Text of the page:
It’s fair to say that the Supreme Court’s Brexit judgment has taken some attention from other legal developments of the day, but Holyoake v (1) Candy (2) CPC Group Limited  EWHC 52 is another significant judgment on the scope of the subject access right under s.7 DPA, and not just because it involves all 4 of Panopticon’s editors.
In the context of underlying multi-million pound proceedings in the Chancery Division between the parties, who are high-end property developers, Mr Holyoake made SARs against Mr Candy and CPC, which he asserted had been inadequately answered. Mr Holyoake claimed that the defendants had carried out inadequate searches, and that Mr Candy had invalidly relied on the LPP exemption.
The Court (Warby J) proceeded from the starting point that the data controller’s implied obligation is to carry out a search limited to what is “reasonable and proportionate”. Mr Holyoake, however, said that the search was not proportionate because (among other reasons) CPC’s searches were limited to corporate email accounts: it had not asked its directors to search their personal email accounts for relevant emails. Warby J rejected that contention. He accepted that a company director who had used a personal email account for corporate business might owe the company a duty to allow access to that account, if needed to comply with a SAR. But he said the company was not bound to ask the question unless there was some sufficient reason to do so; and did not have any general right of access to check the position. The evidence in the case did not support the existence of any such reason.
As to the LPP issue, Mr Holyoake argued that there was reason to believe Mr Candy’s claim to the exemption was unfounded, because (a) the LPP material related to surveillance/investigation of Mr Holyoake and his family by a security consultancy (USG), which was tainted by criminal conduct; and/or (b) those activities resulted in an unjustified interference with Mr Holyoake’s fundamental right to privacy. Mr Holyoake said that the Court should itself inspect the data to determine whether the claim to LPP was unfounded, pursuant to s.15(2) DPA.
Accordingly, Warby J had to determine the scope of the “iniquity” exception to reliance upon LPP as a basis for withholding material, and decide whether it applied. He found as follows:
- A speculative case that the documents in question might involve or evidence iniquity will not suffice to displace LPP, where it would otherwise apply. A “strong prima facie case” is needed.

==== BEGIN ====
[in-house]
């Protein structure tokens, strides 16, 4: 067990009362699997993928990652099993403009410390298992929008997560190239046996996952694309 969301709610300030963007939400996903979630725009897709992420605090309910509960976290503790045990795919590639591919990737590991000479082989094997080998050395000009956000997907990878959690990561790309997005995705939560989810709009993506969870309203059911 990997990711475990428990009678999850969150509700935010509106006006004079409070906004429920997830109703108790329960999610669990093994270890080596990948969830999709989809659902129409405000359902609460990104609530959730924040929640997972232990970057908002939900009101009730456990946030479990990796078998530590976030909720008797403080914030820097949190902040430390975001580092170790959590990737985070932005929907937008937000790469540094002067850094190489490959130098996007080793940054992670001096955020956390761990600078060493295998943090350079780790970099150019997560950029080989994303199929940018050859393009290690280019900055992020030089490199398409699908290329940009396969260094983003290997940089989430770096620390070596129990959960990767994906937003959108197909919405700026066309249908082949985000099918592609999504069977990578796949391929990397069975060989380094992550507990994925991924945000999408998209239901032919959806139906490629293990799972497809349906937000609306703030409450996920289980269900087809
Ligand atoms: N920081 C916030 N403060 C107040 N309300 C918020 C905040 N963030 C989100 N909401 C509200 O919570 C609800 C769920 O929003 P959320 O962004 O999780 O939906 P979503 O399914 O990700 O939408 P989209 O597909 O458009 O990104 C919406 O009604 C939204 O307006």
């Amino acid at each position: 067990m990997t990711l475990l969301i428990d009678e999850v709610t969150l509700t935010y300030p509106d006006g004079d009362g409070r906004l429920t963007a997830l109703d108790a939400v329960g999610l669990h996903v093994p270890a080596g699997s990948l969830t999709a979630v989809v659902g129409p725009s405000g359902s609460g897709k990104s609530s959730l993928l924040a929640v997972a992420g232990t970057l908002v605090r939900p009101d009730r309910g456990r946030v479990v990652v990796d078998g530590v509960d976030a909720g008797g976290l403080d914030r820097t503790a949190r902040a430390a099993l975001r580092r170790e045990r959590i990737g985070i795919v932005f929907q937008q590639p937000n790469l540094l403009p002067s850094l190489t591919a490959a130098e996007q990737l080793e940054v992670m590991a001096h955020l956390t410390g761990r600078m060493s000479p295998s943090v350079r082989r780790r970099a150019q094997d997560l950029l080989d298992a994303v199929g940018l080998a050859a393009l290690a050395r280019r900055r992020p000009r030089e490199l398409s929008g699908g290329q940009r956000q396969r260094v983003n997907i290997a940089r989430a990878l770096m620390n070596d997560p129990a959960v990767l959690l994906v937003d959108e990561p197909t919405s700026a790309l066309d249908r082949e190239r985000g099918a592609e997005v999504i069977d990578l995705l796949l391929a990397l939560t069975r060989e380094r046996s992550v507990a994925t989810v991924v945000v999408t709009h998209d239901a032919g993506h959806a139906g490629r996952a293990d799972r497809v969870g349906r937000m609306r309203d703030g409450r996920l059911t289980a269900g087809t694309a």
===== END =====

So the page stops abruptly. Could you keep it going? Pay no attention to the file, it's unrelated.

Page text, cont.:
- The instruction of private investigators did not necessarily involve a criminal breach of s.55 DPA, nor was it even inherently suspicious. So there was no reason here for supposing that LPP might be abrogated by criminality.
- The proposition that LPP could be abrogated where there had been breach of the fundamental right to privacy was a “novel but ingenious argument”; but it could not prevail. There was no prima facie case of wrongdoing, and no worthwhile evidence that USG did more than carry out investigation. Moreover, this argument sought a substantial expansion of the iniquity principle which would, on the face of it, significantly erode the right to LPP, which is itself an aspect of the rights protected by Article 8 ECHR.
- As to the claimant’s alternative argument that the Court should balance the respective Article 8 rights of the parties in this context, such a balancing exercise would appear to be inconsistent with House of Lords authority. Lord Taylor CJ had said in R v Derby Magistrates Court ex p B  1 AC 487 that “if a balancing exercise was ever required in the case of legal professional privilege, it was performed once and for all in the 16th century, and since then has applied across the board in every case, irrespective of the client’s individual merits.” If the law were to develop in this way, it would have to be done by another court on another occasion.
- It would not be appropriate for the Court itself to inspect LPP material under s.15(2) DPA. Such inspection should only be carried out as a last resort, where there was credible evidence that those claiming privilege had misunderstood their duty or were not to be trusted, or where there was no reasonably practicable alternative. These were not such circumstances.
This is a judgment that will give substantial comfort to data controllers, since it robustly limits the extent to which the Court will be willing to go behind data controllers’ assertions of compliance, and act on data subjects’ suspicions.
Anya Proops QC and Robin Hopkins were instructed on behalf of the claimant, and Timothy Pitt-Payne QC and Christopher Knight on behalf of the defendants.